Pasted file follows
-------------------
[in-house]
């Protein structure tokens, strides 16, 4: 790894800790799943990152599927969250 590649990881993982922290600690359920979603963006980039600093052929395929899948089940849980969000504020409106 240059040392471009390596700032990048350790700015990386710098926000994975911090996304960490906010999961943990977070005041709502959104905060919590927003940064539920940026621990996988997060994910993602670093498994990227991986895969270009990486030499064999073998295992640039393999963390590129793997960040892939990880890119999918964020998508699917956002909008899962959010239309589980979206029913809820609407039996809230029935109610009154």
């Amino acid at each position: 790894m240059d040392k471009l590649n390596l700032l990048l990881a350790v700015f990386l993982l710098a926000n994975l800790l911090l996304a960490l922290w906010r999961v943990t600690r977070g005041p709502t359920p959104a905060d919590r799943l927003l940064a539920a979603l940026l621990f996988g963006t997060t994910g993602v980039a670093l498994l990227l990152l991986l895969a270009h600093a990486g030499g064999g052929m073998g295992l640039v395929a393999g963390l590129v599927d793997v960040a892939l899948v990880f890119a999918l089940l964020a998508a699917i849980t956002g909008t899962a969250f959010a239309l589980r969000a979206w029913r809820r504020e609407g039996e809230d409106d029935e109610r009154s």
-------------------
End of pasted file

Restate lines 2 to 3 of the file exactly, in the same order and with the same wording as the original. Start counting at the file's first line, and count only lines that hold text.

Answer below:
């Protein structure tokens, strides 16, 4: 790894800790799943990152599927969250 590649990881993982922290600690359920979603963006980039600093052929395929899948089940849980969000504020409106 240059040392471009390596700032990048350790700015990386710098926000994975911090996304960490906010999961943990977070005041709502959104905060919590927003940064539920940026621990996988997060994910993602670093498994990227991986895969270009990486030499064999073998295992640039393999963390590129793997960040892939990880890119999918964020998508699917956002909008899962959010239309589980979206029913809820609407039996809230029935109610009154």
């Amino acid at each position: 790894m240059d040392k471009l590649n390596l700032l990048l990881a350790v700015f990386l993982l710098a926000n994975l800790l911090l996304a960490l922290w906010r999961v943990t600690r977070g005041p709502t359920p959104a905060d919590r799943l927003l940064a539920a979603l940026l621990f996988g963006t997060t994910g993602v980039a670093l498994l990227l990152l991986l895969a270009h600093a990486g030499g064999g052929m073998g295992l640039v395929a393999g963390l590129v599927d793997v960040a892939l899948v990880f890119a999918l089940l964020a998508a699917i849980t956002g909008t899962a969250f959010a239309l589980r969000a979206w029913r809820r504020e609407g039996e809230d409106d029935e109610r009154s």